Pennsylvania State Univ Pr
Referring to several important introductory books written about the archaeology of the land of Israel, William Dever once stated: “However adequate these may be as introductions to the basic data, none makes any attempt to organize the data in terms of social structure. . . . This is a serious deficiency in Syro-Palestinian and biblical archaeology, when one considers that the general field of archaeology has been moving toward social archaeology for 20 years or more. (Dever, “Social Structure in Palestine in the Iron Age II Period on the Eve of Destruction,” in The Archaeology of Society in the Holy Land [ed. T. E. Levy, London, 1995, p. 416]).
Lack of discussion of social questions has characterized the archaeology of the land of Israel for some time, even though around the world these questions constitute an important component of archaeological research (see, for instance, the work of Renfrew, Flannery, Gibbon, Blanton, Dark, Bahn, Hodder, Trigger, and many others).
The Archaeology of Israelite Society in Iron Age II fills this gap and analyzes the structure of society in the ancient kingdoms of Israel and Judah from an archaeological viewpoint. It also applies models and theories from the field of social and cognitive archaeology, using the tools of various social-science disciplines (anthropology, sociology, economics, geography, and so on).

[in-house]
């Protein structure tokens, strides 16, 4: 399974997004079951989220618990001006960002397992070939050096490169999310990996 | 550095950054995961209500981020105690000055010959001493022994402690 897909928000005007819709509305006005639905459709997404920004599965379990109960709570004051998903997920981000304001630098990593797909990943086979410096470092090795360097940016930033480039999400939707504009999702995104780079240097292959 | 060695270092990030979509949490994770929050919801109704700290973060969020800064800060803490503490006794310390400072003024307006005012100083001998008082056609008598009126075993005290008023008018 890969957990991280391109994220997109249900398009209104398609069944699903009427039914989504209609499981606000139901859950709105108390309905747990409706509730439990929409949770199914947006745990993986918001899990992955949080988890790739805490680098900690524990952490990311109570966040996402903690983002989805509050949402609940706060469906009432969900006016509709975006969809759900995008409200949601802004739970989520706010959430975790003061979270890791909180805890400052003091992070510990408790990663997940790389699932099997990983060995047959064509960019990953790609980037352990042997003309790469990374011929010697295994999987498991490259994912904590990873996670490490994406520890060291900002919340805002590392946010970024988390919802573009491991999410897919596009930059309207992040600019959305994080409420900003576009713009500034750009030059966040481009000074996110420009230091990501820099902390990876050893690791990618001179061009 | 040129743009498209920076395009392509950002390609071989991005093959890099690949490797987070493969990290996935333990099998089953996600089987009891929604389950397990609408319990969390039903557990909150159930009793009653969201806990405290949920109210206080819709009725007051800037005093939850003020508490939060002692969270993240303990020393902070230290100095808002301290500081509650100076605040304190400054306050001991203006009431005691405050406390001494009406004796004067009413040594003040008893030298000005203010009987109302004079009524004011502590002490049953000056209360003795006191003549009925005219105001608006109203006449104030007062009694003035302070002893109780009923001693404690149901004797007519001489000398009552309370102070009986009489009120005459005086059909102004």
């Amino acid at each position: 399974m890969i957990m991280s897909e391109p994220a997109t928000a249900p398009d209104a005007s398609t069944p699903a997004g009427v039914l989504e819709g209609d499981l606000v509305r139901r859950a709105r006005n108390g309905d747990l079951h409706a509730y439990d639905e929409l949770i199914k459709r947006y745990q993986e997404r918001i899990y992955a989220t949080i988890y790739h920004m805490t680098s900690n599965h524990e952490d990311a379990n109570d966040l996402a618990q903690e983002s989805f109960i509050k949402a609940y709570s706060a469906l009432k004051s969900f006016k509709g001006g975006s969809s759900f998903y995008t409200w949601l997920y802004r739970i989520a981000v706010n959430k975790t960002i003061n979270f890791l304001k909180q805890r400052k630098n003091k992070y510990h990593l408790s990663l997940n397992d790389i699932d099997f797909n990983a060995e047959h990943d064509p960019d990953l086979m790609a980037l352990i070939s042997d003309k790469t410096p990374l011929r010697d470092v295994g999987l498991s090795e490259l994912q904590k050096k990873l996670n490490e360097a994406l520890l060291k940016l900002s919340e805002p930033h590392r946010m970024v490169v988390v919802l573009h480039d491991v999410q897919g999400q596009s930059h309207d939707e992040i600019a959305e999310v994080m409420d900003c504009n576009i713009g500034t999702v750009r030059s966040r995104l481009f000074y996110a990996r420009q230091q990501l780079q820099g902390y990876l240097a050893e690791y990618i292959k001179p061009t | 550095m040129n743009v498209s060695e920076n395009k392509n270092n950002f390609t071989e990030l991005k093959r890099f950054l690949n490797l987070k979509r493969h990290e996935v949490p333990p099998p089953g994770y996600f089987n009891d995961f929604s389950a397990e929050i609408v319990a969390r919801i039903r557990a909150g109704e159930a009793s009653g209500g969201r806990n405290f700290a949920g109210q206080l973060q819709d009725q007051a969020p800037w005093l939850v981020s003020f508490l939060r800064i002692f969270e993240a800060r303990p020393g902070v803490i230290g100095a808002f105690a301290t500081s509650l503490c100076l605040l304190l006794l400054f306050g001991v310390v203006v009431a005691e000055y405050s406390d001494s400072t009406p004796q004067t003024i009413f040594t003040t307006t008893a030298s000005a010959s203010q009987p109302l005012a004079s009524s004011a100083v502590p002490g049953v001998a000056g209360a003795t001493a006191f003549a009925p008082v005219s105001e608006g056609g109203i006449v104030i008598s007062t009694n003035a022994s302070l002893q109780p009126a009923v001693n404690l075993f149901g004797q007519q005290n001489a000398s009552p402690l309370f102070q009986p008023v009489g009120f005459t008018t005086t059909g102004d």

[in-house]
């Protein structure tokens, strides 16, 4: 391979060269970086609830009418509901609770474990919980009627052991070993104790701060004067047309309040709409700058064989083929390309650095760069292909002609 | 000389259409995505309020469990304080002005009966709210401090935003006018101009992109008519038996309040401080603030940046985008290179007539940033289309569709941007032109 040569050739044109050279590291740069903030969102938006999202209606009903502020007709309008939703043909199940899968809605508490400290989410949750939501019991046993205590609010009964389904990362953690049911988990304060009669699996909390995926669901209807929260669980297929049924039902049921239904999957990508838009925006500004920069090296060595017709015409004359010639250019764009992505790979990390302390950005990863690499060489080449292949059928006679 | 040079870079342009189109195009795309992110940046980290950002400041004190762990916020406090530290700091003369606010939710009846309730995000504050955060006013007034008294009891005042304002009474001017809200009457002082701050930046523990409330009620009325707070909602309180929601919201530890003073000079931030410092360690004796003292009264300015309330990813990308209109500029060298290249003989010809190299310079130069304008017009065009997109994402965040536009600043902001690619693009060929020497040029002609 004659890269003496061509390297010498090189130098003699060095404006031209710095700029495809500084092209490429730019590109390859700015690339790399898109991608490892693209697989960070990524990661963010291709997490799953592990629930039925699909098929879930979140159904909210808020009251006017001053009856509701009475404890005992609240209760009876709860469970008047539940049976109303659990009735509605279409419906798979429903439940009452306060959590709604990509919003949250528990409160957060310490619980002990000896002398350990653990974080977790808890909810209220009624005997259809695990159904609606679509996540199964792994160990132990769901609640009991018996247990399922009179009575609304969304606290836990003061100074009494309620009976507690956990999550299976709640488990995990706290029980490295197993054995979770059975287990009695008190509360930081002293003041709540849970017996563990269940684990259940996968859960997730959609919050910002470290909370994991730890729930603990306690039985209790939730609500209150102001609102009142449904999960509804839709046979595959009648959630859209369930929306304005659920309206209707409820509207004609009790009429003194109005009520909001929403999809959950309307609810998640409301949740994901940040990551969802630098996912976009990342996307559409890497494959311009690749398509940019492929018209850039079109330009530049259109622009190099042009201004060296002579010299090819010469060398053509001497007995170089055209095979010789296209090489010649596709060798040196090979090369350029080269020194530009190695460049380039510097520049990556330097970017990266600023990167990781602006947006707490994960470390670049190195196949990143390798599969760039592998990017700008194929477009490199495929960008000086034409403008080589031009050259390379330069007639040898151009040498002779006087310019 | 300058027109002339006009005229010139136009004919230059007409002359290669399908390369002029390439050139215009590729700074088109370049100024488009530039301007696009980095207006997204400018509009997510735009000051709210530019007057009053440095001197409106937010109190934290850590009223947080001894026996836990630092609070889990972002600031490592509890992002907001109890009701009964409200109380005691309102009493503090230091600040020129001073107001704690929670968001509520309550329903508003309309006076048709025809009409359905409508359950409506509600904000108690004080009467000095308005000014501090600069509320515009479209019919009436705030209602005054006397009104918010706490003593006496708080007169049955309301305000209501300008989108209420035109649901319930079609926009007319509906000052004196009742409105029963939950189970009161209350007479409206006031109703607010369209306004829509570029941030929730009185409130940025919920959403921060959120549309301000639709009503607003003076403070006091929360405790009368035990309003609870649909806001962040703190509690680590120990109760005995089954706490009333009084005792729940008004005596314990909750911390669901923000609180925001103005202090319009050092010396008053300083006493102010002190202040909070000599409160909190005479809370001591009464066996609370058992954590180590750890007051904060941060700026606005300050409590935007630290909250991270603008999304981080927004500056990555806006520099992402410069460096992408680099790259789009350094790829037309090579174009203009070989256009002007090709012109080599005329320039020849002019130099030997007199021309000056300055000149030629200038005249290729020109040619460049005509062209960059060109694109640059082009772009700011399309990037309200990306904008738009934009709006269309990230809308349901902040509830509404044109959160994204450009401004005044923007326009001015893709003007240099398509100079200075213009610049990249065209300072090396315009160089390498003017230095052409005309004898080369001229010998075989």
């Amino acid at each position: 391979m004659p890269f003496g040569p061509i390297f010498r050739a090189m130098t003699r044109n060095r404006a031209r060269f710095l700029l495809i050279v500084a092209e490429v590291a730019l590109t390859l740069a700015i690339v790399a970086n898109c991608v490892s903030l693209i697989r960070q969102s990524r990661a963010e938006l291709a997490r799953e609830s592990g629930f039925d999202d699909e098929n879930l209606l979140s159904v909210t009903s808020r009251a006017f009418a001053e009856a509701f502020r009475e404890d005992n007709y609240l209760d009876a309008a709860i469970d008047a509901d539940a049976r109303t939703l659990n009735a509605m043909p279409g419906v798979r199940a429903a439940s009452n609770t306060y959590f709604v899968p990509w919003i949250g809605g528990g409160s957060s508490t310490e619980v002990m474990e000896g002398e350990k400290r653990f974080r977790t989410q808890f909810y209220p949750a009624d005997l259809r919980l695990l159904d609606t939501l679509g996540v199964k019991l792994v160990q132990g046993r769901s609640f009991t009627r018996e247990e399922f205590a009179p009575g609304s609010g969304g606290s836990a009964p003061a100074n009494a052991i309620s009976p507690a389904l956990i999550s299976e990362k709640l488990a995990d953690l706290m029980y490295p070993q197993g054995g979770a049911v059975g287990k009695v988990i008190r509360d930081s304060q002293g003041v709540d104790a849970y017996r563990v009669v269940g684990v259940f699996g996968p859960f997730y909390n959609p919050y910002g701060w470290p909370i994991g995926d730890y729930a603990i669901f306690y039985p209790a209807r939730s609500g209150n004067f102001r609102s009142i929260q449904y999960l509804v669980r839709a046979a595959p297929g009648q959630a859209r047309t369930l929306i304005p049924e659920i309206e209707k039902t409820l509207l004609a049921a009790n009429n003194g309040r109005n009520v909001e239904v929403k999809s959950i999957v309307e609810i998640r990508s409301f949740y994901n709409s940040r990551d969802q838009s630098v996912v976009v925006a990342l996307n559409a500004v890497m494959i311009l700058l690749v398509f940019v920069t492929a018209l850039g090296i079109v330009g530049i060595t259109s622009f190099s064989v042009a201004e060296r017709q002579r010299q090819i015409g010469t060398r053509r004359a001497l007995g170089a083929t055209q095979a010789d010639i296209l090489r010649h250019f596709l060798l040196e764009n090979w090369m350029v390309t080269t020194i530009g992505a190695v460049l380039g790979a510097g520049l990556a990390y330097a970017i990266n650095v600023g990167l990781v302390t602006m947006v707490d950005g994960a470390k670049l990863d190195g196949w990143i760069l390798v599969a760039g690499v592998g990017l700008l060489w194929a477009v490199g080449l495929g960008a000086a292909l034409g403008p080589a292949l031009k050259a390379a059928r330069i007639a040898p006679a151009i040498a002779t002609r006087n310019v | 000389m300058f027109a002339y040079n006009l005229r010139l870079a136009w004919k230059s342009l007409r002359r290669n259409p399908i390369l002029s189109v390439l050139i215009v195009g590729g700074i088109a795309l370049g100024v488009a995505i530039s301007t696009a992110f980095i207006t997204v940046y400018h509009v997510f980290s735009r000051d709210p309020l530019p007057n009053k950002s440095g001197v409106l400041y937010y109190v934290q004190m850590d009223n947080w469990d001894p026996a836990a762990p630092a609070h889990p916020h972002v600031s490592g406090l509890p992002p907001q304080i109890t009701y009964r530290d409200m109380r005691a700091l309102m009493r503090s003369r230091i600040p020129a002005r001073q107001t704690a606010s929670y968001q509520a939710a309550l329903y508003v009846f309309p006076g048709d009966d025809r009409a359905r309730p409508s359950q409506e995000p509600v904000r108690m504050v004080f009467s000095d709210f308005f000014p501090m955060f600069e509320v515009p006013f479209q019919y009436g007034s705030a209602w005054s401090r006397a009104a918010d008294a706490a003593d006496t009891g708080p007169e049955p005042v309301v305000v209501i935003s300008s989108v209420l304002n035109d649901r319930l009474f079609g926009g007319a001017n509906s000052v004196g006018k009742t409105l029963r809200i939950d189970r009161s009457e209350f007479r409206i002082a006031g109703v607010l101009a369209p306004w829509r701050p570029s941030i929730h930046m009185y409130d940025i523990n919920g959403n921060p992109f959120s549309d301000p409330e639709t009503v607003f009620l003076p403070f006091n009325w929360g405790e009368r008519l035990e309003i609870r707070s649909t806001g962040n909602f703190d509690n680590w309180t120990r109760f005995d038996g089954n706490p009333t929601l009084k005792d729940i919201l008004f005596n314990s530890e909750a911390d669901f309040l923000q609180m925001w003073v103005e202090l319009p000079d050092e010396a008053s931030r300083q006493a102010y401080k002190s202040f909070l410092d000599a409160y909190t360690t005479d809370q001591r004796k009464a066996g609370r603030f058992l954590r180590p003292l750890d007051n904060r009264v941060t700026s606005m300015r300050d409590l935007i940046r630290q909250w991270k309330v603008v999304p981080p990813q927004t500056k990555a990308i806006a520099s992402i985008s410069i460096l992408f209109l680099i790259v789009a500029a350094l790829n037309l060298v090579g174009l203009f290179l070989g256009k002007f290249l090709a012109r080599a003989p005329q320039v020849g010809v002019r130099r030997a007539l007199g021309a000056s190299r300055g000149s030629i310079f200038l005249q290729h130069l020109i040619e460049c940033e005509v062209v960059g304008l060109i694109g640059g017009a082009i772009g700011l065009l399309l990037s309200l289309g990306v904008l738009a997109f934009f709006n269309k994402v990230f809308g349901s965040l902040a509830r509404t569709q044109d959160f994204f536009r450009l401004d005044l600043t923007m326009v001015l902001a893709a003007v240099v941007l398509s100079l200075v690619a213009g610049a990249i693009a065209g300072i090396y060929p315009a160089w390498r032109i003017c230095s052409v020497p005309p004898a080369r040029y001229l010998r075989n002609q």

Due to his ability to use what is probably the largest archaeological data set in the world—hundreds of planned excavations, thousands of salvage excavations, and extensive surveys, all from the small region that was ancient Israel—Avi Faust contributes not only to the study of ancient Israelite society but to the most fundamental questions about ancient societies. These questions include the identification of socioeconomic stratification in the archaeological record, the study of family and community organization, the significance of pottery, small finds and architecture as indicators of wealth, and more.
This groundbreaking monograph is one of the first attempts at a large-scale study of Israelite society based primarily on the archaeological evidence.
The following acknowledgments were inadvertently omitted from the front matter of the volume:
Amihai Mazar: figure 31
Amnon Ben-Tor: figures 40, 41
Israel Antiquities Authority: figures 21, 24, 25, 26, 29, 30., 32, 33, 36, and Photo 5
Israel Exploration Society: figures 11, 13, 15, 17, 18, 19, 27, 42
Israel Finkelstein: figure 28
Izhak Beit Arieh: figures 34, 35
Shimon Dar: figures 22, 23
The Institute of Archaeology, Tel Aviv University: figures 7, 8
The Institute of Archaeology, the Hebrew University: figures 40, 41
Zeev Herzog: figures 6, 9, 10, 12, 14, 16, 20